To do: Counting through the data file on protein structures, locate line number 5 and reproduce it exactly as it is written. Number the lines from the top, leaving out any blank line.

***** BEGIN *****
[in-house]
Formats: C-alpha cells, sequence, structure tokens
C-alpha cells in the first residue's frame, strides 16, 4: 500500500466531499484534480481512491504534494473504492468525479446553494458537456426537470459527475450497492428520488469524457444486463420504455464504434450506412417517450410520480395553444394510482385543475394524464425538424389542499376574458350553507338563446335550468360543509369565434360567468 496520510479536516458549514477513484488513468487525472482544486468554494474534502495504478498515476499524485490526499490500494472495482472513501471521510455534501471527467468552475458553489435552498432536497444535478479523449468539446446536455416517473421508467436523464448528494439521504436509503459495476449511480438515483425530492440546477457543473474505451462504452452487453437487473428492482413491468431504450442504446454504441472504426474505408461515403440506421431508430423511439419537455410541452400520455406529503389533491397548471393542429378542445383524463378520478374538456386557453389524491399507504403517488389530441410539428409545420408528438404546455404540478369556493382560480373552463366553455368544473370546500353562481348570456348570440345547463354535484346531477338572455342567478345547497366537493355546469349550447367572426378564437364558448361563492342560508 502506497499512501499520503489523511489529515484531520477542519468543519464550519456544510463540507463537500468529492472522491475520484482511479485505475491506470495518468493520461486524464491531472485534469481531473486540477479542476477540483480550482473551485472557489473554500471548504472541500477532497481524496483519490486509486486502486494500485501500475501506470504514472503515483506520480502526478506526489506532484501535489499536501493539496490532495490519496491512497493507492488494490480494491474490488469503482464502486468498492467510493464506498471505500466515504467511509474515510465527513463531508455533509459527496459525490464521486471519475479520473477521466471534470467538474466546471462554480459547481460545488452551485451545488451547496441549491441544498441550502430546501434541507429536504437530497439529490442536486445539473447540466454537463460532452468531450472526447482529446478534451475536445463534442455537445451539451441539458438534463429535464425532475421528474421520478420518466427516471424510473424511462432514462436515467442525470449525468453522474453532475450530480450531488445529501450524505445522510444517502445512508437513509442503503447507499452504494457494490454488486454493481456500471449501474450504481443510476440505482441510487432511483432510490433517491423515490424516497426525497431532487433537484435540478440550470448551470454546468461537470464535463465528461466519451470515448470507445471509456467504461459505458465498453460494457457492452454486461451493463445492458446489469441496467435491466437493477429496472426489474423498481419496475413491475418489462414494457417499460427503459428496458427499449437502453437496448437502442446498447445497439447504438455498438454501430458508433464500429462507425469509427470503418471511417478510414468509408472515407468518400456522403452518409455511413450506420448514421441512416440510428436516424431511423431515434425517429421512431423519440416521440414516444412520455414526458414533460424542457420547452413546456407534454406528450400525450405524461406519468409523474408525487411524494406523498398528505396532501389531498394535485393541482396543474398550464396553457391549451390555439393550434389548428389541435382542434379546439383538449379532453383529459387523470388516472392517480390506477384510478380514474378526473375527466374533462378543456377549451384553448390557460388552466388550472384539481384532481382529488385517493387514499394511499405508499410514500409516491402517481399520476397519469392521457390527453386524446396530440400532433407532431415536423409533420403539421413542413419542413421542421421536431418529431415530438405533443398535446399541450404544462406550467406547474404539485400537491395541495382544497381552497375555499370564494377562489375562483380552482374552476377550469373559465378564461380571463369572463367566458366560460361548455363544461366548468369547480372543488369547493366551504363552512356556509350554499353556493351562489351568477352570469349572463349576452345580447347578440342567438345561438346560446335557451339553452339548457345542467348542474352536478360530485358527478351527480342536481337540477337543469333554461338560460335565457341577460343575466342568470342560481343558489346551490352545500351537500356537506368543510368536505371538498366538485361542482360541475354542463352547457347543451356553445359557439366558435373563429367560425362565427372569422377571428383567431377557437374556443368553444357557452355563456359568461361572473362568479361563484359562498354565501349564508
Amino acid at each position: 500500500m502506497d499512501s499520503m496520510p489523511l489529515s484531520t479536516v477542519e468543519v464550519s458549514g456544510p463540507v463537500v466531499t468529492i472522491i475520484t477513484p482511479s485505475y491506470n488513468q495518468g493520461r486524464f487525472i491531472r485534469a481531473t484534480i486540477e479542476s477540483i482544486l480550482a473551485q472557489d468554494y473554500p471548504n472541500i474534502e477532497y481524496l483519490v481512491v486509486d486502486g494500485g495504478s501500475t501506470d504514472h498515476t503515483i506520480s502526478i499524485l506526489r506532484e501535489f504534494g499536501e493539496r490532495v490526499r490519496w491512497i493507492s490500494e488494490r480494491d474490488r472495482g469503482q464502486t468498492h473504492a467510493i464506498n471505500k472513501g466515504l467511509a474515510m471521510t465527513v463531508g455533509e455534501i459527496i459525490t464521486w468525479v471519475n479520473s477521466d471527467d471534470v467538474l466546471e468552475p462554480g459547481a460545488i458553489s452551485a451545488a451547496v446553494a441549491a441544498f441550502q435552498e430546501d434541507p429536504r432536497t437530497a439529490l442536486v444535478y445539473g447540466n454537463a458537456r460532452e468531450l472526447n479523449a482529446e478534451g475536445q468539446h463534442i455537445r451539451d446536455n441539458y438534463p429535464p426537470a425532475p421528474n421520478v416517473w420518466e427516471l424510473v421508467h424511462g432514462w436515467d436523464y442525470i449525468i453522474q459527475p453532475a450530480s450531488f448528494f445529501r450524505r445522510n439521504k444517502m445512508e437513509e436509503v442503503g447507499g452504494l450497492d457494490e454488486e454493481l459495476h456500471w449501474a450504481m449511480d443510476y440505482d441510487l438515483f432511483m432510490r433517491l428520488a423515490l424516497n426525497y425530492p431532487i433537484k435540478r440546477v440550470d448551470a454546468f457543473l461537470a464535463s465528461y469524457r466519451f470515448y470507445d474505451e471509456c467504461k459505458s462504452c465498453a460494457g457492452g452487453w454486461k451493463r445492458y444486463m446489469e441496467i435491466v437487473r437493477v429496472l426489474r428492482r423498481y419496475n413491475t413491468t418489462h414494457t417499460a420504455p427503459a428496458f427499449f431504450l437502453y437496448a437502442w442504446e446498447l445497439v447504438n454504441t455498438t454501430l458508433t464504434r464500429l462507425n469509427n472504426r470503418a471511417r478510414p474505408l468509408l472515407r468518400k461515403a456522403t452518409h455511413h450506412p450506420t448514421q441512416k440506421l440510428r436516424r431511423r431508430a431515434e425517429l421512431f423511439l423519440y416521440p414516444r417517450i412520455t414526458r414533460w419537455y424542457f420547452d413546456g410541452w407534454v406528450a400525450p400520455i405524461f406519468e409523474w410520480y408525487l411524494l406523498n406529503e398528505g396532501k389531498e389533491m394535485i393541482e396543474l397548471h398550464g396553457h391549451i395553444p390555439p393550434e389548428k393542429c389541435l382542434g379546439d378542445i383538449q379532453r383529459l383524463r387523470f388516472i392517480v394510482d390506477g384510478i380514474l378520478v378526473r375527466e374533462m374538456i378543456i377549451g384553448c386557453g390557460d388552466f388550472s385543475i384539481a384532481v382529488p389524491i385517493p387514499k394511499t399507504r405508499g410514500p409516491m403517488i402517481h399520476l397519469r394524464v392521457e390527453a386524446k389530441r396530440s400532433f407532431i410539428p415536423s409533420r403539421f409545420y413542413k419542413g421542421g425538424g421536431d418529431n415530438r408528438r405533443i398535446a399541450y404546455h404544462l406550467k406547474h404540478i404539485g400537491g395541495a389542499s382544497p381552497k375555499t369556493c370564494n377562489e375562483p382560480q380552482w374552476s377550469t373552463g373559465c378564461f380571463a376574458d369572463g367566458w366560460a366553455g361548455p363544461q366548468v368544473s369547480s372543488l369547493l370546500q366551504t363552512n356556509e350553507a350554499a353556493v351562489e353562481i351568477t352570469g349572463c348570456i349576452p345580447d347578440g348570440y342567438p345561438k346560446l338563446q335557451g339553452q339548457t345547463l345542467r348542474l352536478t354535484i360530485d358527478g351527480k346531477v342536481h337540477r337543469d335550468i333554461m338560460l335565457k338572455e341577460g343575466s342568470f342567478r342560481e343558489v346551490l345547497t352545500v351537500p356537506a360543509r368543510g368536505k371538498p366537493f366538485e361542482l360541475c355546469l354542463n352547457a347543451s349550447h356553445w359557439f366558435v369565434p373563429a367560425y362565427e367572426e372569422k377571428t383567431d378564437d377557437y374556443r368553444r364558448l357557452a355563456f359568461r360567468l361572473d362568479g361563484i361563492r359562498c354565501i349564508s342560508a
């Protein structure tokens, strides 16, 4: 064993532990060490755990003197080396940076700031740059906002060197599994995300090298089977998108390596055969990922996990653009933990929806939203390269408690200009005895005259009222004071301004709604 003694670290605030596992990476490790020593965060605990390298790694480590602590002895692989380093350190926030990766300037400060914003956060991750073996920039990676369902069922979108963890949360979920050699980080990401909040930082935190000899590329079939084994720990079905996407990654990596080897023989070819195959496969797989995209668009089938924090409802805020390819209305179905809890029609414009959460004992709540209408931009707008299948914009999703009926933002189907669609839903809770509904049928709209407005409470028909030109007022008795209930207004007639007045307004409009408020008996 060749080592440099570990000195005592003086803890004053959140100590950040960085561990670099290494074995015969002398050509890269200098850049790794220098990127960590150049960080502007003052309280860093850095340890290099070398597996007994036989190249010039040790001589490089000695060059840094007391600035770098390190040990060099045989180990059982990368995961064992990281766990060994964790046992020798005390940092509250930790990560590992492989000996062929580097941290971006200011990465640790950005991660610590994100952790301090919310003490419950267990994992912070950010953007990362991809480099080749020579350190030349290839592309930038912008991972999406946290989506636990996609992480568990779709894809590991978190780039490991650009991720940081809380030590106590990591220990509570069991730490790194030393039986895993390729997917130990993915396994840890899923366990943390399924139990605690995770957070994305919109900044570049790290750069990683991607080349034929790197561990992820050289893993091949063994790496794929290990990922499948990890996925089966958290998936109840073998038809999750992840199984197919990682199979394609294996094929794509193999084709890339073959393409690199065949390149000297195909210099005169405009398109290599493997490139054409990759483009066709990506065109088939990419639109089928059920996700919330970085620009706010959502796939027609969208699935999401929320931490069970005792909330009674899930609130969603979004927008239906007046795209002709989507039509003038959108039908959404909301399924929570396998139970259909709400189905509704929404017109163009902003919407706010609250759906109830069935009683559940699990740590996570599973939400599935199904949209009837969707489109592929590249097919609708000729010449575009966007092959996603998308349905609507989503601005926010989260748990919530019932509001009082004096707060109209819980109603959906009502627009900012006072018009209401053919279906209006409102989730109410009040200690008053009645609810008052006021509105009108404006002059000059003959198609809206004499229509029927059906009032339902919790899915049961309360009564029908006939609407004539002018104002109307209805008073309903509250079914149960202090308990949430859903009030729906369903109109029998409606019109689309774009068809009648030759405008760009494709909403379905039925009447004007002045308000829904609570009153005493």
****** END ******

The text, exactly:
């Protein structure tokens, strides 16, 4: 064993532990060490755990003197080396940076700031740059906002060197599994995300090298089977998108390596055969990922996990653009933990929806939203390269408690200009005895005259009222004071301004709604 003694670290605030596992990476490790020593965060605990390298790694480590602590002895692989380093350190926030990766300037400060914003956060991750073996920039990676369902069922979108963890949360979920050699980080990401909040930082935190000899590329079939084994720990079905996407990654990596080897023989070819195959496969797989995209668009089938924090409802805020390819209305179905809890029609414009959460004992709540209408931009707008299948914009999703009926933002189907669609839903809770509904049928709209407005409470028909030109007022008795209930207004007639007045307004409009408020008996 060749080592440099570990000195005592003086803890004053959140100590950040960085561990670099290494074995015969002398050509890269200098850049790794220098990127960590150049960080502007003052309280860093850095340890290099070398597996007994036989190249010039040790001589490089000695060059840094007391600035770098390190040990060099045989180990059982990368995961064992990281766990060994964790046992020798005390940092509250930790990560590992492989000996062929580097941290971006200011990465640790950005991660610590994100952790301090919310003490419950267990994992912070950010953007990362991809480099080749020579350190030349290839592309930038912008991972999406946290989506636990996609992480568990779709894809590991978190780039490991650009991720940081809380030590106590990591220990509570069991730490790194030393039986895993390729997917130990993915396994840890899923366990943390399924139990605690995770957070994305919109900044570049790290750069990683991607080349034929790197561990992820050289893993091949063994790496794929290990990922499948990890996925089966958290998936109840073998038809999750992840199984197919990682199979394609294996094929794509193999084709890339073959393409690199065949390149000297195909210099005169405009398109290599493997490139054409990759483009066709990506065109088939990419639109089928059920996700919330970085620009706010959502796939027609969208699935999401929320931490069970005792909330009674899930609130969603979004927008239906007046795209002709989507039509003038959108039908959404909301399924929570396998139970259909709400189905509704929404017109163009902003919407706010609250759906109830069935009683559940699990740590996570599973939400599935199904949209009837969707489109592929590249097919609708000729010449575009966007092959996603998308349905609507989503601005926010989260748990919530019932509001009082004096707060109209819980109603959906009502627009900012006072018009209401053919279906209006409102989730109410009040200690008053009645609810008052006021509105009108404006002059000059003959198609809206004499229509029927059906009032339902919790899915049961309360009564029908006939609407004539002018104002109307209805008073309903509250079914149960202090308990949430859903009030729906369903109109029998409606019109689309774009068809009648030759405008760009494709909403379905039925009447004007002045308000829904609570009153005493």